Think of sit ups and crunches here. They aren’t the worst possible exercises ever, but they are completely unnecessary and much less effective than any number of other core exercises. The problem is that people stick with crunches and sit ups because they feel the “burn,” and subsequently feel like they are really working their core.

Flexion

Rotation

This one is huge for sports. Your core creates the power for a soccer kick, a hockey shot, or a baseball swing. And it generates that power through rotation.

Stabilization/Compression

A quick core test:

One way to see this in action was explained to me by Dr. Craig Libenson. Stand in place and have a friend push you sporadically in the low back and notice how much horizontal displacement there is. Now “brace” by getting your entire core tight and have your friend push you again. The displacement should be significantly reduced because you’ve stabilized the area to a much greater extent and required all the core muscles to function and fire in harmony. This is the primary role of the core during exercises like squats, deadlifts, and overhead presses.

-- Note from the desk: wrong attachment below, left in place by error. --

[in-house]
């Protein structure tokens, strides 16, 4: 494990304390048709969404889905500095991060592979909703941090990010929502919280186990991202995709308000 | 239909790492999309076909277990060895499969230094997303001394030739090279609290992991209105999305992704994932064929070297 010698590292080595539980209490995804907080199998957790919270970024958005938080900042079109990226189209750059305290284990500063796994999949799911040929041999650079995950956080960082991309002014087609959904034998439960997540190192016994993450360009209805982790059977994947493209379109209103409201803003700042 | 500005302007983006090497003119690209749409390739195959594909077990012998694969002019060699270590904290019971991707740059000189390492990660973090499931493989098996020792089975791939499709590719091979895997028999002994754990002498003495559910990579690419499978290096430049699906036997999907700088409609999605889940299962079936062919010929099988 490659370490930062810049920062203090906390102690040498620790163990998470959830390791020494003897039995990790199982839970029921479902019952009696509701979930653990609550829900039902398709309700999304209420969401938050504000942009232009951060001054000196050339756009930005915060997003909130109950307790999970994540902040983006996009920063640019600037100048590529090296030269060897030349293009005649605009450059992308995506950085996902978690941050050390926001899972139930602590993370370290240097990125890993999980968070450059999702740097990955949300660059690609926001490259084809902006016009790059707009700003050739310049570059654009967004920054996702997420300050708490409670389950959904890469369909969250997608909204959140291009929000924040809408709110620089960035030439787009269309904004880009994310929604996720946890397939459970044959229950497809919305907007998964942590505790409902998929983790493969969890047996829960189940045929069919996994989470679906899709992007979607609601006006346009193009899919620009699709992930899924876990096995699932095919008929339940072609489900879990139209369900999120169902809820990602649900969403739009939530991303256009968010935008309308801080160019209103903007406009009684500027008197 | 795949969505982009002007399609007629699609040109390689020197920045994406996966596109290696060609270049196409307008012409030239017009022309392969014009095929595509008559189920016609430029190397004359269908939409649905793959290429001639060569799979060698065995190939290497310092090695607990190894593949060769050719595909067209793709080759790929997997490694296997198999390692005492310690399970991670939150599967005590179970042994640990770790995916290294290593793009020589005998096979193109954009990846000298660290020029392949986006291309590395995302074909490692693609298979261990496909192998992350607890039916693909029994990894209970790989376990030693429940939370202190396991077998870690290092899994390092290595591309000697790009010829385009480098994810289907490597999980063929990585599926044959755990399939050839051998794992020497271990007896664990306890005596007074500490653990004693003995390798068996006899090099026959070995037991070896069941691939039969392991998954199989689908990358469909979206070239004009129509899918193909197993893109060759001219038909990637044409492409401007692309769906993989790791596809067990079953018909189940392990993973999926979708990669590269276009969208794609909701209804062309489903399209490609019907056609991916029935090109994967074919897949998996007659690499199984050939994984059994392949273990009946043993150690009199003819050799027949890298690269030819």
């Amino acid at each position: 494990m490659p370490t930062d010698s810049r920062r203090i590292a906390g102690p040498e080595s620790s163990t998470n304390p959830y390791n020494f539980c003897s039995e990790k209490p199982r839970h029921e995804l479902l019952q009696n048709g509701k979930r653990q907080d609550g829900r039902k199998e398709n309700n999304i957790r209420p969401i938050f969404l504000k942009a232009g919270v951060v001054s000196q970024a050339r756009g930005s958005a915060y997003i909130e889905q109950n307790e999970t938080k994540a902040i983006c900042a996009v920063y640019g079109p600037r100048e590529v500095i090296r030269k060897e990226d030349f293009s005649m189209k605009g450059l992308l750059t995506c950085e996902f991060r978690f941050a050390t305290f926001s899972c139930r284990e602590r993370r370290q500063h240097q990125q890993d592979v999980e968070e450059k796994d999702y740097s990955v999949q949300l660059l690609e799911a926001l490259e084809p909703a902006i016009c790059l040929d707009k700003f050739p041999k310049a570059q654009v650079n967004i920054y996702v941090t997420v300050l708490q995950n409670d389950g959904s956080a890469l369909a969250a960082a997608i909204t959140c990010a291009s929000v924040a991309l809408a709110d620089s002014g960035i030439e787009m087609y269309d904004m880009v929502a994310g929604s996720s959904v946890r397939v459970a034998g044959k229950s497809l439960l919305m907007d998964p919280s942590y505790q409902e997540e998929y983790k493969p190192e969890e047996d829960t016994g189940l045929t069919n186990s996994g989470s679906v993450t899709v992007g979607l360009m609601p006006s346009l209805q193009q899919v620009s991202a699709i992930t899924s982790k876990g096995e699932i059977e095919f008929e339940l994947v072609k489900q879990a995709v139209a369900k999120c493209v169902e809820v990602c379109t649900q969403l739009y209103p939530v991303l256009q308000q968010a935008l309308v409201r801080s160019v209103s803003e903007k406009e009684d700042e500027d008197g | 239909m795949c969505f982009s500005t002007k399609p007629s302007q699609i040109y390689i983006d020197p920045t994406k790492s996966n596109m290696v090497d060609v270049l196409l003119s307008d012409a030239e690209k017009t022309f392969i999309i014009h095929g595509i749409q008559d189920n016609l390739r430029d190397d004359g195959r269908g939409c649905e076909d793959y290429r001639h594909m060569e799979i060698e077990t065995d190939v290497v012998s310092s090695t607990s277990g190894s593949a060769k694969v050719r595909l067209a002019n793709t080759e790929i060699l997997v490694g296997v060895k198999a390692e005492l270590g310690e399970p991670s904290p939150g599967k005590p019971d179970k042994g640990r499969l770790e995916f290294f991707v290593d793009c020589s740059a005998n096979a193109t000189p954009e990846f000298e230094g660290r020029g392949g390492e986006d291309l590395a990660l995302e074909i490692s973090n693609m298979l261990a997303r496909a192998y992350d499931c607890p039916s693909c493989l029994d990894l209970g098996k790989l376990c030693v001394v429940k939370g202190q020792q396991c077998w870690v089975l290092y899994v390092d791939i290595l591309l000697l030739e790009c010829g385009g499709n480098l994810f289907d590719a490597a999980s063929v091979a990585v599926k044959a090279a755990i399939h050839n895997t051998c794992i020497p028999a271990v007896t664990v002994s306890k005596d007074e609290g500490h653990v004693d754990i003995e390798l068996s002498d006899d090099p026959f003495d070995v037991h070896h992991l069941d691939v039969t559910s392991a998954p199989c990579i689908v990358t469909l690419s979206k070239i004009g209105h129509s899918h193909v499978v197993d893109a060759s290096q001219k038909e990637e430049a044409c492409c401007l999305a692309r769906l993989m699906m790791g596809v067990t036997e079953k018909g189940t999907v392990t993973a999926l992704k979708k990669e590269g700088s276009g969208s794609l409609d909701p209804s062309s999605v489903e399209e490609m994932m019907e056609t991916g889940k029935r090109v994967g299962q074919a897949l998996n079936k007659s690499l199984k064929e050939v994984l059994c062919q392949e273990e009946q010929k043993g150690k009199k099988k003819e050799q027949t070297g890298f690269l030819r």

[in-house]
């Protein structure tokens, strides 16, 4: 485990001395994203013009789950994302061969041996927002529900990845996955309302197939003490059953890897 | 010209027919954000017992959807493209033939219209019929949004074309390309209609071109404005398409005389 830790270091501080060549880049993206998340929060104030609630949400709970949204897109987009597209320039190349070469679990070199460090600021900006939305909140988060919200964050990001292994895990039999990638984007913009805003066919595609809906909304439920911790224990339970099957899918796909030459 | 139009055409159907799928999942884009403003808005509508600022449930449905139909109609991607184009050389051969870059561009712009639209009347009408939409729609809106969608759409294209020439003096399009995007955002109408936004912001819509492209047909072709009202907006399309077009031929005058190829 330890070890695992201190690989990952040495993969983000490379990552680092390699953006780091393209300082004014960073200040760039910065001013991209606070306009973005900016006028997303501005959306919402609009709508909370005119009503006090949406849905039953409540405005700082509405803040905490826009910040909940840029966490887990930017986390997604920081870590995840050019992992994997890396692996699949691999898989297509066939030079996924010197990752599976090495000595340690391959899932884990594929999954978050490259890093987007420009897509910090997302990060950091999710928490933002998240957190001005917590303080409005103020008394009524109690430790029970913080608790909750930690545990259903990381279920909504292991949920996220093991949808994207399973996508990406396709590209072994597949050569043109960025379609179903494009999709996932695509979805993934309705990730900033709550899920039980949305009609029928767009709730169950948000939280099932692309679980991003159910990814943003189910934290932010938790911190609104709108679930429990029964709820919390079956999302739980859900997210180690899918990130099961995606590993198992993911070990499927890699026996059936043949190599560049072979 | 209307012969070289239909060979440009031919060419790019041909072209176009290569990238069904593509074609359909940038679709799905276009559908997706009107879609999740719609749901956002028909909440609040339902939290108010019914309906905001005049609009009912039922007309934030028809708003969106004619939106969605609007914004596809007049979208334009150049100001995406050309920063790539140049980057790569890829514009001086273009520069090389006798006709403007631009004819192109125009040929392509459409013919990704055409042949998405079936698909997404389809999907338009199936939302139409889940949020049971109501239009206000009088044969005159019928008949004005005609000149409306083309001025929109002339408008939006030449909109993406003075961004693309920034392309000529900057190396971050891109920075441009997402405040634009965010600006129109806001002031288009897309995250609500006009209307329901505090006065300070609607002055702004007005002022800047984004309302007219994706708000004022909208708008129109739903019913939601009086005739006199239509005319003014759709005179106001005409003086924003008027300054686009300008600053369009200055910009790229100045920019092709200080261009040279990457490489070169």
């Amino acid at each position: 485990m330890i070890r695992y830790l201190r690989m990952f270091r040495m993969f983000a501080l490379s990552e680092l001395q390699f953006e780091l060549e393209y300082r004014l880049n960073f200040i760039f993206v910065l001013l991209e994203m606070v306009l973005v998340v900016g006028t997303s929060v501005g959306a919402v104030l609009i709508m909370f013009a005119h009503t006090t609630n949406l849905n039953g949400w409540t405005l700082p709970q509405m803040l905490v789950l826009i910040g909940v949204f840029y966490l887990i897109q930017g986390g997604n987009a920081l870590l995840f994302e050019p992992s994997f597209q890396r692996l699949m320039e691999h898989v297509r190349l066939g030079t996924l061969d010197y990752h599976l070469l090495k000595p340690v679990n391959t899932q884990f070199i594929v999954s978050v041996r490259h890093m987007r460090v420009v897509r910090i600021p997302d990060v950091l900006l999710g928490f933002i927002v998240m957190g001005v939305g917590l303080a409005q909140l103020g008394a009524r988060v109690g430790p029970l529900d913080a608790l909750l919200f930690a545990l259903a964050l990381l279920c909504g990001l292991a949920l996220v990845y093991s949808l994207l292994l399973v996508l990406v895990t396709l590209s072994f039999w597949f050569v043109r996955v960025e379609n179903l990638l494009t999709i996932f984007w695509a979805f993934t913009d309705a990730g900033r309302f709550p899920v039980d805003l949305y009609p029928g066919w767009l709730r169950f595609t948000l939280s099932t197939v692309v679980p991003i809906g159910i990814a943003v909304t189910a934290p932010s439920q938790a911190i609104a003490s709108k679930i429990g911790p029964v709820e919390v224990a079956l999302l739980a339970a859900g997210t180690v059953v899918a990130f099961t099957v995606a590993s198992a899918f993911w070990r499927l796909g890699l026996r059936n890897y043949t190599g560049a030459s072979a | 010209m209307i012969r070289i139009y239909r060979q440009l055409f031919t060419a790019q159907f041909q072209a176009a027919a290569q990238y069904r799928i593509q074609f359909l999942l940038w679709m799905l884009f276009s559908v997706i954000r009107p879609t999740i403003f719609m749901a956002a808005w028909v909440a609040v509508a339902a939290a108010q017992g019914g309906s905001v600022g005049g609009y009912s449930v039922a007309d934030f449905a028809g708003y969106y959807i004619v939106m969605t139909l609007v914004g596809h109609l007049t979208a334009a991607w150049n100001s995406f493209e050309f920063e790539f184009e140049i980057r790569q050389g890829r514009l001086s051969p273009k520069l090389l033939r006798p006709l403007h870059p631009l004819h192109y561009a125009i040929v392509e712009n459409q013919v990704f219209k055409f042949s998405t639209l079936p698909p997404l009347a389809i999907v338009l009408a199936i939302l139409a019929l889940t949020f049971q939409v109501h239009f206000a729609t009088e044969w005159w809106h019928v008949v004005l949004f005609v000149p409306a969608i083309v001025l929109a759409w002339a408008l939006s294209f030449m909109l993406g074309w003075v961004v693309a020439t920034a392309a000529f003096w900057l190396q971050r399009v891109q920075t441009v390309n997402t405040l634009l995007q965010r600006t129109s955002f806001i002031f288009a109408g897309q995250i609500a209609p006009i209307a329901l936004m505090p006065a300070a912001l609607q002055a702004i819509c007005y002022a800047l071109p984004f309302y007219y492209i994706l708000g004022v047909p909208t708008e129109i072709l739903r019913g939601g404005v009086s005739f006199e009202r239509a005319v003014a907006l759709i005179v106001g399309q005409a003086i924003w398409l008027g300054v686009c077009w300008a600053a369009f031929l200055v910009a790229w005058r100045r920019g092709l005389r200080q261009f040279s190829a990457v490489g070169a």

Planks, dead bugs, walkouts, paloff variations – these are all phenomenal exercises that improve stabilization. I’ll have more on exercises to try out in just a bit.

Extension and Lateral Flexion

Implementing and understanding core training has undergone a radical philosophical change over the past five to 10 years. Core “strength” is important, but that “strength” is better classified as “stability.” Your core’s number one job is to protect your body, and it does that by stabilizing while your body moves. Making a quick directional change? Your core bears the brunt of the load. Squatting a really heavy weight? Your legs will be working hard, but you aren’t able to do anything with a weak core.